But Maryland's resident political hat trickster insisted that she had, all the while repeating (that is, in between sexually charged personal insults leveled against me) the obvious: "This is my daughter! She's thirty years old!"


Well, I went back and looked at all my Amedori-related bloggings. This is the one that seems to be at the heart of her ire. 

An anonymous poster cut and pasted a 1998 Baltimore Sun story regarding a tawdy incident from Amedori's past as a comment to my first blog entry about Amedori's alleged state party chairman candidacy.

Anonymous posters respond to my blog postings all the time. I generally have no idea who they are. That's why they're called "anonymous." Indeed, after the incident, Joe Steffen reminded me that someone had posted a link to the same news story anonymously in response to one of his blog entries about Amedori.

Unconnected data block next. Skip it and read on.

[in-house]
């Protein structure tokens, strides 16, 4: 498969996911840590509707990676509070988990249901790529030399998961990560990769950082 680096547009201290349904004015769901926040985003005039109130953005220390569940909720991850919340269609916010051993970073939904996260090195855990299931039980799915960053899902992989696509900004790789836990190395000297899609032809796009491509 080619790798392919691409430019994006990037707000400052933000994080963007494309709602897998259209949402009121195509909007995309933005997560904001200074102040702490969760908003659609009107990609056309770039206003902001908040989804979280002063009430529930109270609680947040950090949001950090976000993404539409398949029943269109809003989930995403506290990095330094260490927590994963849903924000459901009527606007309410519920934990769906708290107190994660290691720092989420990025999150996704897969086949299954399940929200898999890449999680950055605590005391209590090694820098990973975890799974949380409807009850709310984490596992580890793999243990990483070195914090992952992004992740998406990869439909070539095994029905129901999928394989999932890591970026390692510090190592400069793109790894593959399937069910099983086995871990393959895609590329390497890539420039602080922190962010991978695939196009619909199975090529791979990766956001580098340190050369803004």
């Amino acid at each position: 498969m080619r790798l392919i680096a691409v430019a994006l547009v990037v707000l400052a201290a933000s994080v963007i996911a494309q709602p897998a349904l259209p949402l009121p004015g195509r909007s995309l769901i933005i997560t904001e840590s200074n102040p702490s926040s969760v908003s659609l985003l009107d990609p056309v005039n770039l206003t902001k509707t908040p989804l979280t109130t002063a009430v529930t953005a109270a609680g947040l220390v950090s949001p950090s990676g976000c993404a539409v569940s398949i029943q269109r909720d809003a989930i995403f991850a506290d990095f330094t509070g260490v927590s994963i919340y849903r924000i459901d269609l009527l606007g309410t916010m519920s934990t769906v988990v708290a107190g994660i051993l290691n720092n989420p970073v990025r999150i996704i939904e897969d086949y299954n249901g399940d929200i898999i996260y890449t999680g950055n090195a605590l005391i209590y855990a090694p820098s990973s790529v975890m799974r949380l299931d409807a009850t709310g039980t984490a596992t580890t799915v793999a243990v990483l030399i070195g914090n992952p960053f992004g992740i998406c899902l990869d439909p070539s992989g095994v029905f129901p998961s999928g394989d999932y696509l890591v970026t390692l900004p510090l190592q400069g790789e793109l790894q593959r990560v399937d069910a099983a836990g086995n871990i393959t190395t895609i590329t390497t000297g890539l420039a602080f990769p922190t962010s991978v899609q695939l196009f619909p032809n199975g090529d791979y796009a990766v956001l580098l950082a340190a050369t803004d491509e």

I patiently tried to explain this to Amedori, but this Alex Forrest in training became so emotional and disruptive that fellow renegade Don Murphy ejected her, her daughter, and some random lackey they brought with them.

The story in question is a matter of public record, and Amedori is a former and (sometimes, at least) aspiring future public officeholder. So, when one of her critics cut and pasted an old Baltimore Sun article about her on my blog, I didn't give it a whole lot of thought. If Amedori felt strongly that its presence was unfair, she should have rationally made her case to me, emphasizing why the incident was not germane to her possible candidacy for state chairman.

But, it seems rationality is not one of her strengths.